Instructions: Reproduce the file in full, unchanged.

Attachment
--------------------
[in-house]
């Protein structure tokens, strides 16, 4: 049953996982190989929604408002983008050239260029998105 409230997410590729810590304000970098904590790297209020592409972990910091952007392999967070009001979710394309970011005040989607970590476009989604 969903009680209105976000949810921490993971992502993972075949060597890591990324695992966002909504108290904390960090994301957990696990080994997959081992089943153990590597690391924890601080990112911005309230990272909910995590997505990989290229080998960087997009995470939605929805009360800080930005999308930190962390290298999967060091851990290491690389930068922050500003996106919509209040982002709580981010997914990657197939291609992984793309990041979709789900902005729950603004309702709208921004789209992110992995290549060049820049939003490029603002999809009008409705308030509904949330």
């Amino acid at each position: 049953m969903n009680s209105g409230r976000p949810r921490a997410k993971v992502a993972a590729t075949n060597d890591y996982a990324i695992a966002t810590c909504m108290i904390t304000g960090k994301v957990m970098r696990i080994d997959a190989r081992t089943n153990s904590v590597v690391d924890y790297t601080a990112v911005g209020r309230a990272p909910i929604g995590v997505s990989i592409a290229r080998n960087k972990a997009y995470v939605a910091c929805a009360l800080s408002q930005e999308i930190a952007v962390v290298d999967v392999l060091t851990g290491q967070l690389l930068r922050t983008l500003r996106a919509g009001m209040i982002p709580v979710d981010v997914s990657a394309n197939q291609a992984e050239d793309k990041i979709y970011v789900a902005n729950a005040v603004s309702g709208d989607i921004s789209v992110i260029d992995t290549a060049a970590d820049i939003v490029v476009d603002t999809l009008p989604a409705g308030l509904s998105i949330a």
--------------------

[in-house]
């Protein structure tokens, strides 16, 4: 049953996982190989929604408002983008050239260029998105 409230997410590729810590304000970098904590790297209020592409972990910091952007392999967070009001979710394309970011005040989607970590476009989604 969903009680209105976000949810921490993971992502993972075949060597890591990324695992966002909504108290904390960090994301957990696990080994997959081992089943153990590597690391924890601080990112911005309230990272909910995590997505990989290229080998960087997009995470939605929805009360800080930005999308930190962390290298999967060091851990290491690389930068922050500003996106919509209040982002709580981010997914990657197939291609992984793309990041979709789900902005729950603004309702709208921004789209992110992995290549060049820049939003490029603002999809009008409705308030509904949330």
């Amino acid at each position: 049953m969903n009680s209105g409230r976000p949810r921490a997410k993971v992502a993972a590729t075949n060597d890591y996982a990324i695992a966002t810590c909504m108290i904390t304000g960090k994301v957990m970098r696990i080994d997959a190989r081992t089943n153990s904590v590597v690391d924890y790297t601080a990112v911005g209020r309230a990272p909910i929604g995590v997505s990989i592409a290229r080998n960087k972990a997009y995470v939605a910091c929805a009360l800080s408002q930005e999308i930190a952007v962390v290298d999967v392999l060091t851990g290491q967070l690389l930068r922050t983008l500003r996106a919509g009001m209040i982002p709580v979710d981010v997914s990657a394309n197939q291609a992984e050239d793309k990041i979709y970011v789900a902005n729950a005040v603004s309702g709208d989607i921004s789209v992110i260029d992995t290549a060049a970590d820049i939003v490029v476009d603002t999809l009008p989604a409705g308030l509904s998105i949330a």